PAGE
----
On March 17, 2020, Missouri State University students, faculty and staff members were notified that all on-campus courses would be making the transition online for the remainder of the spring semester due to the COVID-19 pandemic. During these challenging times, the MSU Marketing Department believes it is important to share information that can help students and faculty members succeed through the end of the semester. A number of professors in the Marketing Department have shared their experiences with moving online and advice for students and faculty who may be having difficulty during these times.
A common challenge shared among faculty members is the lack of ability to interact with students. Dr. Rebecca Rast, Principles of Marketing and Supply Chain professor, says, “the biggest challenge has been trying to connect with students in a different format.” Professors value the relationships they build with students and enjoy having the opportunity to work with them in a real-world environment. Moving online has challenged this expectation, forcing them to reconfigure their courses to make them more interactive.
Another challenge of moving online is highlighted by Dr. Jamie Grigsby, Consumer Behavior, Principles of Advertising and Creative Advertising professor. Grigsby says, “students in seated classes enrolled in seated classes for a reason – to have that in-person communication.” Without the classroom environment, it makes it more difficult for students and faculty to develop a class community, establish communication channels and share important information about the class.
The change has also offered a number of challenges for students. Some of the most asked questions professors have received relate to schedule changes. For some traditional courses, like Dr. Josh Coleman’s Principles of Advertising and Contemporary Issues in Advertising classes, many assignments have been altered to account for the additional time off. “Nearly every assignment has been adjusted in some way,” says Coleman. “I really appreciate my students’ flexibility and adaptiveness during this time!
For some students in unique courses, like those in Samantha Francka’s Advertising Campaigns class, the future of their semester was unclear. As the Ad Team is competing in a national competition with other universities, their main concern related to the status of the contest. “EdVenture Partners is still facilitating a competition,” says Francka, and students are forced to work on a condensed schedule. As a team, they are dedicating more of their free time to successfully completing the project.
Although the transition has been challenging, professors have shared some tips to help students and faculty succeed. Dr. Alex Hamwi, who teaches Sales Management and Personal Selling, says it is important for everyone to communicate if they are having difficulties. “If you don’t tell someone, no one will know there is a problem.”
Being flexible is also important, suggests Dr. Allen Schaefer. Schaefer teaches Personal Selling, Advanced Selling and International Marketing and says that students and professors should be “open to learning and trying new methods and approaches.”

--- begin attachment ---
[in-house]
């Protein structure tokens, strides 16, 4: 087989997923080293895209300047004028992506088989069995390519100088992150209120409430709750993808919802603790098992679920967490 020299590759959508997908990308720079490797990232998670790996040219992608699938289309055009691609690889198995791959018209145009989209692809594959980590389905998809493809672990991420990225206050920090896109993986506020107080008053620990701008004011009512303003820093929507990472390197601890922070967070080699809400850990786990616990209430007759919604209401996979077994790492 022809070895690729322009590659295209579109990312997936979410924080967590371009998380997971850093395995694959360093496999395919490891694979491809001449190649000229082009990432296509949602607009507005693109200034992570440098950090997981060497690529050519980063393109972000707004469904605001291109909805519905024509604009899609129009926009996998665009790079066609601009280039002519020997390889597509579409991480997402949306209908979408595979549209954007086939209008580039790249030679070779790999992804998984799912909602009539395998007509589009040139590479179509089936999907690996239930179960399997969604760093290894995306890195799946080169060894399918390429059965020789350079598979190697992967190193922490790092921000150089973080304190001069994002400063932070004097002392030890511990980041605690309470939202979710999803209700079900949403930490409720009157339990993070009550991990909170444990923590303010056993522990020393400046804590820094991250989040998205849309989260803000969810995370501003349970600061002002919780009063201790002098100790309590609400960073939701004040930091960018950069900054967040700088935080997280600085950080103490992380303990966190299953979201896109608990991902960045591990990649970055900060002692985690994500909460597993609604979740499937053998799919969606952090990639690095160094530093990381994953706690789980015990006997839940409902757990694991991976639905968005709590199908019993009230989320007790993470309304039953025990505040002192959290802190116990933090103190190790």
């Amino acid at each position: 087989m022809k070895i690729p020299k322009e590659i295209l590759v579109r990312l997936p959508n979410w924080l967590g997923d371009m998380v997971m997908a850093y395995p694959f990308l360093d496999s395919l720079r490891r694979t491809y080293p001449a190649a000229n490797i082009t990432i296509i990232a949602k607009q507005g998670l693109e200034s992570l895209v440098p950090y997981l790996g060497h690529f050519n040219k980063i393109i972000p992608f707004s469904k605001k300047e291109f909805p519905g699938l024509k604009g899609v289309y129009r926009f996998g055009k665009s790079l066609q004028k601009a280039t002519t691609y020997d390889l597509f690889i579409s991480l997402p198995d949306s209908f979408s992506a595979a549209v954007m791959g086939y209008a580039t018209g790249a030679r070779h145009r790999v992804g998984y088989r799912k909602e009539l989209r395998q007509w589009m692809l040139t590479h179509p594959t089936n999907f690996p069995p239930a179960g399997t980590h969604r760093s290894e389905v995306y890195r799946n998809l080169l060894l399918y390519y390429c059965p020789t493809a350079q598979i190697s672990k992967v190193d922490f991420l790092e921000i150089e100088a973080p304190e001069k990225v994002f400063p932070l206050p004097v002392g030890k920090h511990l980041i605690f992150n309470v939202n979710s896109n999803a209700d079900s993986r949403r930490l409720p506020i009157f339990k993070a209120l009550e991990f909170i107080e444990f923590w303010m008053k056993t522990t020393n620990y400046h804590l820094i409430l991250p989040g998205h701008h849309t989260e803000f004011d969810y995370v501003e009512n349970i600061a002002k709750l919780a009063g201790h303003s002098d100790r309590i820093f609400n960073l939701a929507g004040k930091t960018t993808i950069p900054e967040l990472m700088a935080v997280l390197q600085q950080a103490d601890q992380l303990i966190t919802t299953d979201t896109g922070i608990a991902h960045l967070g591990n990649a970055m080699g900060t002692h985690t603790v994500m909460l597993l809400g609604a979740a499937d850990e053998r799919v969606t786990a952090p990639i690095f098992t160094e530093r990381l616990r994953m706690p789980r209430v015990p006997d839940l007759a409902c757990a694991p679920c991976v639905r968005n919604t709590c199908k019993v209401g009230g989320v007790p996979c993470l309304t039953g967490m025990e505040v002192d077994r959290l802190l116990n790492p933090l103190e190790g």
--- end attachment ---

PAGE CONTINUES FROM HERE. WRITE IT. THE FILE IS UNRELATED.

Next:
Carly Pierson, a Principles of Marketing instructor, says keeping a list of tasks is essential to success during this time to prevent important projects from falling through the cracks. Staying on top of tasks can make it easier for everyone to get through these tough times and succeed together.
Beyond these recommendations, professors also offer some simple tips for students who aren’t familiar with online classes:
- Dive into Blackboard and learn more about what resources your class is offering
- Check emails and due dates regularly
- Communicate with professors and peers
- Create a routine for doing classwork
- Keep track of assignment due dates
- Don’t put off classwork until the due date
The shift to online courses hasn’t been all bad, however. Many faculty members reported they enjoy using video conferencing tools and plan on expanding their office hours to include digital meetings. “I have learned that the virtual setting is more personal and more casual than even meeting face to face in my office,” says Grigsby.
For his Principles of Advertising class, Coleman’s students are developing an integrated marketing campaign for a local food delivery service. Since this change isn’t limited to just the university, the business must also adjust their plans. Coleman says, “this is a great way for students to contribute to a local business with timely and relevant information.” By continuing this project, both students and the Springfield business community will be able to grow from this experience.
Dr. Christina Simmers, Marketing Management and Advanced Marketing professor, also noted a positive outcome of the shift, sharing that the transition has made everyone come closer together. “I think the most positive experience I’ve had is how all the faculty is reaching out to each other to ask questions and share ideas. It gives me a real sense of community and that we are all in this together,” says Simmers.
Department Head Dr. Ismet Anitsal offers words of encouragement, saying that it is important for students, faculty and staff to stay positive and finish the semester strong. “I am incredibly proud of everyone’s ability to adjust, succeed and be resilient in such an ambiguous environment. I cannot wait to welcome everyone back to our beautiful campus again soon.”
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